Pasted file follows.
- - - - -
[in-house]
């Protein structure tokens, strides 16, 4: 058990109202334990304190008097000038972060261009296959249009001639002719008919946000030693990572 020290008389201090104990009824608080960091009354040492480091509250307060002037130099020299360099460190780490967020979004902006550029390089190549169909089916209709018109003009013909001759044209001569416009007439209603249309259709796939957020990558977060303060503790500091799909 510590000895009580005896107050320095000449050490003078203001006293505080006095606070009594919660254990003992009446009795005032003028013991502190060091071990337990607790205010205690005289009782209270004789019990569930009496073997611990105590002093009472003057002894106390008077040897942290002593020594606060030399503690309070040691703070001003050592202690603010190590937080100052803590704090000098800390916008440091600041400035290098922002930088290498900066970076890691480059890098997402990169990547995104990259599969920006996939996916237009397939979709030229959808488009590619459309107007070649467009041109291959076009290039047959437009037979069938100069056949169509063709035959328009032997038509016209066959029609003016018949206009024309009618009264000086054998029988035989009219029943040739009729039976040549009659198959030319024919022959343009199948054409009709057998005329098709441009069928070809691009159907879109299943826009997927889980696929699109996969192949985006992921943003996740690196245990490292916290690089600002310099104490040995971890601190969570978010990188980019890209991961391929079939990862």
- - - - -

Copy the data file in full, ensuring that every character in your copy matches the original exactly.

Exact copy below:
[in-house]
């Protein structure tokens, strides 16, 4: 058990109202334990304190008097000038972060261009296959249009001639002719008919946000030693990572 020290008389201090104990009824608080960091009354040492480091509250307060002037130099020299360099460190780490967020979004902006550029390089190549169909089916209709018109003009013909001759044209001569416009007439209603249309259709796939957020990558977060303060503790500091799909 510590000895009580005896107050320095000449050490003078203001006293505080006095606070009594919660254990003992009446009795005032003028013991502190060091071990337990607790205010205690005289009782209270004789019990569930009496073997611990105590002093009472003057002894106390008077040897942290002593020594606060030399503690309070040691703070001003050592202690603010190590937080100052803590704090000098800390916008440091600041400035290098922002930088290498900066970076890691480059890098997402990169990547995104990259599969920006996939996916237009397939979709030229959808488009590619459309107007070649467009041109291959076009290039047959437009037979069938100069056949169509063709035959328009032997038509016209066959029609003016018949206009024309009618009264000086054998029988035989009219029943040739009729039976040549009659198959030319024919022959343009199948054409009709057998005329098709441009069928070809691009159907879109299943826009997927889980696929699109996969192949985006992921943003996740690196245990490292916290690089600002310099104490040995971890601190969570978010990188980019890209991961391929079939990862």